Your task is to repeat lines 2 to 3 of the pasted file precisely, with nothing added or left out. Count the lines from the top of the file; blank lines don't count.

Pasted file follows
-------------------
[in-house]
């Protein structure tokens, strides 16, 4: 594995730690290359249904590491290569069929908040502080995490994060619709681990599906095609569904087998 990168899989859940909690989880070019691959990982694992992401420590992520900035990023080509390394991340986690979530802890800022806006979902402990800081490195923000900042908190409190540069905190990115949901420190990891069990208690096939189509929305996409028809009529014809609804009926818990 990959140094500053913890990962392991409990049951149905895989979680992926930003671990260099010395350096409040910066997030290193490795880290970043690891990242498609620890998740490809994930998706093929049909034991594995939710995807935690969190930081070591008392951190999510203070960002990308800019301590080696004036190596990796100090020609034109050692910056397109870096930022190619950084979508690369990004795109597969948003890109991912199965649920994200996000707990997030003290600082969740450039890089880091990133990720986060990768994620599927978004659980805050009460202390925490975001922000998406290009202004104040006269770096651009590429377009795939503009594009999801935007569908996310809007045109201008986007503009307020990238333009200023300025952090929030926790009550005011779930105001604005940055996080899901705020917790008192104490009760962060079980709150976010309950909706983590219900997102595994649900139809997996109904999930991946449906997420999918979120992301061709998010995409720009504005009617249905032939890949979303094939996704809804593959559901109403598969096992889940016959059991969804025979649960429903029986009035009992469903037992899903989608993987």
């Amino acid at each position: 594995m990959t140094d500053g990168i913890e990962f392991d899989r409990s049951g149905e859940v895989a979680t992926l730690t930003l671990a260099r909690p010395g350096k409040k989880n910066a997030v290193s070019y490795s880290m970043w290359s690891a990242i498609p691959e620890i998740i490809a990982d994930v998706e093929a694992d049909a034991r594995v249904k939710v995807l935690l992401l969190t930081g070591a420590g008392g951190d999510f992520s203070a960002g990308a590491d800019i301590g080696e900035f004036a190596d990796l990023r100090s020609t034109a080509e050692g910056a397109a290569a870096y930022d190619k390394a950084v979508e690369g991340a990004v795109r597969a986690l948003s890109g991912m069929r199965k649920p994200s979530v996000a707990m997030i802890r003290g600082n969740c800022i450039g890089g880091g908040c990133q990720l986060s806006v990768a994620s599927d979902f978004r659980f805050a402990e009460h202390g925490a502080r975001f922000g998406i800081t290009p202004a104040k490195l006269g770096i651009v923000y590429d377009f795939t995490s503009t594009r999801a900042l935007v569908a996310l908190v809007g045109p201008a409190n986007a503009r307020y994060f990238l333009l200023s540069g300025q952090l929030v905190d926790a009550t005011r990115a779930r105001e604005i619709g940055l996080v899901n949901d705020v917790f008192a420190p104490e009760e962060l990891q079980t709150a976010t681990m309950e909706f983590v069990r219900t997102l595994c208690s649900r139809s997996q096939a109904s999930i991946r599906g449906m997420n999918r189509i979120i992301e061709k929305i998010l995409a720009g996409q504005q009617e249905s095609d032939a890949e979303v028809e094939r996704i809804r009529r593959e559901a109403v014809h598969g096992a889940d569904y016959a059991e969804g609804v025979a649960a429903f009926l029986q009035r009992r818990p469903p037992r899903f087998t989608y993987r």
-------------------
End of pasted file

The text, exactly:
């Protein structure tokens, strides 16, 4: 594995730690290359249904590491290569069929908040502080995490994060619709681990599906095609569904087998 990168899989859940909690989880070019691959990982694992992401420590992520900035990023080509390394991340986690979530802890800022806006979902402990800081490195923000900042908190409190540069905190990115949901420190990891069990208690096939189509929305996409028809009529014809609804009926818990 990959140094500053913890990962392991409990049951149905895989979680992926930003671990260099010395350096409040910066997030290193490795880290970043690891990242498609620890998740490809994930998706093929049909034991594995939710995807935690969190930081070591008392951190999510203070960002990308800019301590080696004036190596990796100090020609034109050692910056397109870096930022190619950084979508690369990004795109597969948003890109991912199965649920994200996000707990997030003290600082969740450039890089880091990133990720986060990768994620599927978004659980805050009460202390925490975001922000998406290009202004104040006269770096651009590429377009795939503009594009999801935007569908996310809007045109201008986007503009307020990238333009200023300025952090929030926790009550005011779930105001604005940055996080899901705020917790008192104490009760962060079980709150976010309950909706983590219900997102595994649900139809997996109904999930991946449906997420999918979120992301061709998010995409720009504005009617249905032939890949979303094939996704809804593959559901109403598969096992889940016959059991969804025979649960429903029986009035009992469903037992899903989608993987």
């Amino acid at each position: 594995m990959t140094d500053g990168i913890e990962f392991d899989r409990s049951g149905e859940v895989a979680t992926l730690t930003l671990a260099r909690p010395g350096k409040k989880n910066a997030v290193s070019y490795s880290m970043w290359s690891a990242i498609p691959e620890i998740i490809a990982d994930v998706e093929a694992d049909a034991r594995v249904k939710v995807l935690l992401l969190t930081g070591a420590g008392g951190d999510f992520s203070a960002g990308a590491d800019i301590g080696e900035f004036a190596d990796l990023r100090s020609t034109a080509e050692g910056a397109a290569a870096y930022d190619k390394a950084v979508e690369g991340a990004v795109r597969a986690l948003s890109g991912m069929r199965k649920p994200s979530v996000a707990m997030i802890r003290g600082n969740c800022i450039g890089g880091g908040c990133q990720l986060s806006v990768a994620s599927d979902f978004r659980f805050a402990e009460h202390g925490a502080r975001f922000g998406i800081t290009p202004a104040k490195l006269g770096i651009v923000y590429d377009f795939t995490s503009t594009r999801a900042l935007v569908a996310l908190v809007g045109p201008a409190n986007a503009r307020y994060f990238l333009l200023s540069g300025q952090l929030v905190d926790a009550t005011r990115a779930r105001e604005i619709g940055l996080v899901n949901d705020v917790f008192a420190p104490e009760e962060l990891q079980t709150a976010t681990m309950e909706f983590v069990r219900t997102l595994c208690s649900r139809s997996q096939a109904s999930i991946r599906g449906m997420n999918r189509i979120i992301e061709k929305i998010l995409a720009g996409q504005q009617e249905s095609d032939a890949e979303v028809e094939r996704i809804r009529r593959e559901a109403v014809h598969g096992a889940d569904y016959a059991e969804g609804v025979a649960a429903f009926l029986q009035r009992r818990p469903p037992r899903f087998t989608y993987r």